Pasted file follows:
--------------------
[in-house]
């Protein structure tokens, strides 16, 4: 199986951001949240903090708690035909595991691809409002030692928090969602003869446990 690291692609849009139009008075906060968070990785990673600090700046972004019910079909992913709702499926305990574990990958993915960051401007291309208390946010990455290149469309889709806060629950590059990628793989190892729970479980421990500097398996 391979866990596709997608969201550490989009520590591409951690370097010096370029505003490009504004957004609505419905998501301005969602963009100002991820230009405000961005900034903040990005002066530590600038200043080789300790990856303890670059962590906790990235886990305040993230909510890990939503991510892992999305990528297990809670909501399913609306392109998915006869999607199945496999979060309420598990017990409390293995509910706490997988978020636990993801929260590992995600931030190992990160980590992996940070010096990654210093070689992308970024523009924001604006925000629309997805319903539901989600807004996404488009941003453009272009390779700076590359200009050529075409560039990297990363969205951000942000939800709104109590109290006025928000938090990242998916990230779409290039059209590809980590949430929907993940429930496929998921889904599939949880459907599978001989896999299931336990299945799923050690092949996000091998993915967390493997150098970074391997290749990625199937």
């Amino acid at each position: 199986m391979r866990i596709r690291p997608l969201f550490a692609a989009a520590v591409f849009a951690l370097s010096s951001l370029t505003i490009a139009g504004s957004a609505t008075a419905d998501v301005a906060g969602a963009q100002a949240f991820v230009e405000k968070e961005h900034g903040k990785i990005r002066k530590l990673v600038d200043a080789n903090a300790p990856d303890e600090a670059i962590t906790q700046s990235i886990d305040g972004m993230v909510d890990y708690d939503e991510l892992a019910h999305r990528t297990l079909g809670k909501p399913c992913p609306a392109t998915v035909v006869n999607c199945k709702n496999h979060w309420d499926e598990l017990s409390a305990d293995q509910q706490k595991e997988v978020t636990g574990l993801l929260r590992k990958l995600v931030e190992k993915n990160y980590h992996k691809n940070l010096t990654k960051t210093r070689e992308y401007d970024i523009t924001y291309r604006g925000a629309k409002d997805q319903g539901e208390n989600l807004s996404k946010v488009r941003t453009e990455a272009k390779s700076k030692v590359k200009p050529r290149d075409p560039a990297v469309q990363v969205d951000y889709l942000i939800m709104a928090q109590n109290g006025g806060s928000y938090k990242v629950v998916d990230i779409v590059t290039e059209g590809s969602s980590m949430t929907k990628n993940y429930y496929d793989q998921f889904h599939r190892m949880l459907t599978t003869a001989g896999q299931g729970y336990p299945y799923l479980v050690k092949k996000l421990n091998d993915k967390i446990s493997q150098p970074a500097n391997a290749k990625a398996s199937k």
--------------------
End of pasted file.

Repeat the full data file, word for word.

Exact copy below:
[in-house]
């Protein structure tokens, strides 16, 4: 199986951001949240903090708690035909595991691809409002030692928090969602003869446990 690291692609849009139009008075906060968070990785990673600090700046972004019910079909992913709702499926305990574990990958993915960051401007291309208390946010990455290149469309889709806060629950590059990628793989190892729970479980421990500097398996 391979866990596709997608969201550490989009520590591409951690370097010096370029505003490009504004957004609505419905998501301005969602963009100002991820230009405000961005900034903040990005002066530590600038200043080789300790990856303890670059962590906790990235886990305040993230909510890990939503991510892992999305990528297990809670909501399913609306392109998915006869999607199945496999979060309420598990017990409390293995509910706490997988978020636990993801929260590992995600931030190992990160980590992996940070010096990654210093070689992308970024523009924001604006925000629309997805319903539901989600807004996404488009941003453009272009390779700076590359200009050529075409560039990297990363969205951000942000939800709104109590109290006025928000938090990242998916990230779409290039059209590809980590949430929907993940429930496929998921889904599939949880459907599978001989896999299931336990299945799923050690092949996000091998993915967390493997150098970074391997290749990625199937």
């Amino acid at each position: 199986m391979r866990i596709r690291p997608l969201f550490a692609a989009a520590v591409f849009a951690l370097s010096s951001l370029t505003i490009a139009g504004s957004a609505t008075a419905d998501v301005a906060g969602a963009q100002a949240f991820v230009e405000k968070e961005h900034g903040k990785i990005r002066k530590l990673v600038d200043a080789n903090a300790p990856d303890e600090a670059i962590t906790q700046s990235i886990d305040g972004m993230v909510d890990y708690d939503e991510l892992a019910h999305r990528t297990l079909g809670k909501p399913c992913p609306a392109t998915v035909v006869n999607c199945k709702n496999h979060w309420d499926e598990l017990s409390a305990d293995q509910q706490k595991e997988v978020t636990g574990l993801l929260r590992k990958l995600v931030e190992k993915n990160y980590h992996k691809n940070l010096t990654k960051t210093r070689e992308y401007d970024i523009t924001y291309r604006g925000a629309k409002d997805q319903g539901e208390n989600l807004s996404k946010v488009r941003t453009e990455a272009k390779s700076k030692v590359k200009p050529r290149d075409p560039a990297v469309q990363v969205d951000y889709l942000i939800m709104a928090q109590n109290g006025g806060s928000y938090k990242v629950v998916d990230i779409v590059t290039e059209g590809s969602s980590m949430t929907k990628n993940y429930y496929d793989q998921f889904h599939r190892m949880l459907t599978t003869a001989g896999q299931g729970y336990p299945y799923l479980v050690k092949k996000l421990n091998d993915k967390i446990s493997q150098p970074a500097n391997a290749k990625a398996s199937k």